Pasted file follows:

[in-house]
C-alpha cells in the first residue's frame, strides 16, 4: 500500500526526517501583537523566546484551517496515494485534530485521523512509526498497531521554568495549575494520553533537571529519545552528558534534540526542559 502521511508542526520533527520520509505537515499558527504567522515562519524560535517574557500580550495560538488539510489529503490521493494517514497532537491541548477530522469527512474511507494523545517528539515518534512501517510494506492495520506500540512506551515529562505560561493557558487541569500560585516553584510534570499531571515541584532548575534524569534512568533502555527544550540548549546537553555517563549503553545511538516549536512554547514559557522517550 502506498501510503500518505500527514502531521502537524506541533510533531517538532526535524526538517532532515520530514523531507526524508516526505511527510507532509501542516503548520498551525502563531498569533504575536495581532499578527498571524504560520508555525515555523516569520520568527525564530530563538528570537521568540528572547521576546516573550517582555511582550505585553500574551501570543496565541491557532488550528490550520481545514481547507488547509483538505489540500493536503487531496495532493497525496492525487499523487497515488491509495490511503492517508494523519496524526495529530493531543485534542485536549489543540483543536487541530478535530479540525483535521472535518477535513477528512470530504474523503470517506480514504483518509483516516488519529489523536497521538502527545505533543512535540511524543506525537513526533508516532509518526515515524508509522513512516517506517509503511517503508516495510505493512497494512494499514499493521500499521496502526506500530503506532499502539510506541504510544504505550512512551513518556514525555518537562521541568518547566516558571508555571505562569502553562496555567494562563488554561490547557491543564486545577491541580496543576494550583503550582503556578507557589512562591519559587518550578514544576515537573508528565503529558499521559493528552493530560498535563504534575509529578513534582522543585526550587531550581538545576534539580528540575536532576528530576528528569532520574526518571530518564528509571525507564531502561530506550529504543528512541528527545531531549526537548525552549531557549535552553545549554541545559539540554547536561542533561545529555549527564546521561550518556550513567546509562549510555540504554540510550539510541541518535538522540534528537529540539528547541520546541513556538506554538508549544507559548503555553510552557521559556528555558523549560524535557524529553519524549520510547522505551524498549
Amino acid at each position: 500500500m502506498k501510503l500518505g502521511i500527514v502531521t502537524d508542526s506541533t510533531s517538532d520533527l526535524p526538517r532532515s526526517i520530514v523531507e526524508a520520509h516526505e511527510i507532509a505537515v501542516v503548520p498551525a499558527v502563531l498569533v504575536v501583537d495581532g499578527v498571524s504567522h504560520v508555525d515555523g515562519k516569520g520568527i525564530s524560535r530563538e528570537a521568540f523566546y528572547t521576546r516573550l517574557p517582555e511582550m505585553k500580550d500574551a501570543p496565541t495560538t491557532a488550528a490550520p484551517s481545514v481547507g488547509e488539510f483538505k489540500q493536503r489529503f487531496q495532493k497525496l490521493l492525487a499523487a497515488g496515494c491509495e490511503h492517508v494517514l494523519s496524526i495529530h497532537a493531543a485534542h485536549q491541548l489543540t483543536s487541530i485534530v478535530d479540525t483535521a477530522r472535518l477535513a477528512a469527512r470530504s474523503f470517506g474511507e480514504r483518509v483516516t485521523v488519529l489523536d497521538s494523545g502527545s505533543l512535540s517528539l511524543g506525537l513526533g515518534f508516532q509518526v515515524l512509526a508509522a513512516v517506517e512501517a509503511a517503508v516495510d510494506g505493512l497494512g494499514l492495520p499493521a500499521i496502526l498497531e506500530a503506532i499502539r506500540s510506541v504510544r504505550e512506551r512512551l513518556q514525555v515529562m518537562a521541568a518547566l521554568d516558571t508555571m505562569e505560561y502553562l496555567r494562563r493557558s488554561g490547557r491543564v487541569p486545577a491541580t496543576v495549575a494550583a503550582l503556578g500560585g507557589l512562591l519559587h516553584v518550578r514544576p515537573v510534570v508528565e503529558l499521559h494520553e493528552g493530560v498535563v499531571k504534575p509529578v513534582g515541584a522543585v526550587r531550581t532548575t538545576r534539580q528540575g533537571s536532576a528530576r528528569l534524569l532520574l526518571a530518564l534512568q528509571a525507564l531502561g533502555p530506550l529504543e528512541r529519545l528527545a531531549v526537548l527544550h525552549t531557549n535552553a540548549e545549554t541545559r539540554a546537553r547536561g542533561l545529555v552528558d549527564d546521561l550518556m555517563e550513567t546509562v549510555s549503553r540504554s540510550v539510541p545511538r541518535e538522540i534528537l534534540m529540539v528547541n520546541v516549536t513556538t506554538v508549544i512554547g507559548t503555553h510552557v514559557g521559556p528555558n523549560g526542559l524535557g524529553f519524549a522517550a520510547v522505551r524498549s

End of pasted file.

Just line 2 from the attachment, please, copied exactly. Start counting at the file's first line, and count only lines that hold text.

C-alpha cells in the first residue's frame, strides 16, 4: 500500500526526517501583537523566546484551517496515494485534530485521523512509526498497531521554568495549575494520553533537571529519545552528558534534540526542559 502521511508542526520533527520520509505537515499558527504567522515562519524560535517574557500580550495560538488539510489529503490521493494517514497532537491541548477530522469527512474511507494523545517528539515518534512501517510494506492495520506500540512506551515529562505560561493557558487541569500560585516553584510534570499531571515541584532548575534524569534512568533502555527544550540548549546537553555517563549503553545511538516549536512554547514559557522517550 502506498501510503500518505500527514502531521502537524506541533510533531517538532526535524526538517532532515520530514523531507526524508516526505511527510507532509501542516503548520498551525502563531498569533504575536495581532499578527498571524504560520508555525515555523516569520520568527525564530530563538528570537521568540528572547521576546516573550517582555511582550505585553500574551501570543496565541491557532488550528490550520481545514481547507488547509483538505489540500493536503487531496495532493497525496492525487499523487497515488491509495490511503492517508494523519496524526495529530493531543485534542485536549489543540483543536487541530478535530479540525483535521472535518477535513477528512470530504474523503470517506480514504483518509483516516488519529489523536497521538502527545505533543512535540511524543506525537513526533508516532509518526515515524508509522513512516517506517509503511517503508516495510505493512497494512494499514499493521500499521496502526506500530503506532499502539510506541504510544504505550512512551513518556514525555518537562521541568518547566516558571508555571505562569502553562496555567494562563488554561490547557491543564486545577491541580496543576494550583503550582503556578507557589512562591519559587518550578514544576515537573508528565503529558499521559493528552493530560498535563504534575509529578513534582522543585526550587531550581538545576534539580528540575536532576528530576528528569532520574526518571530518564528509571525507564531502561530506550529504543528512541528527545531531549526537548525552549531557549535552553545549554541545559539540554547536561542533561545529555549527564546521561550518556550513567546509562549510555540504554540510550539510541541518535538522540534528537529540539528547541520546541513556538506554538508549544507559548503555553510552557521559556528555558523549560524535557524529553519524549520510547522505551524498549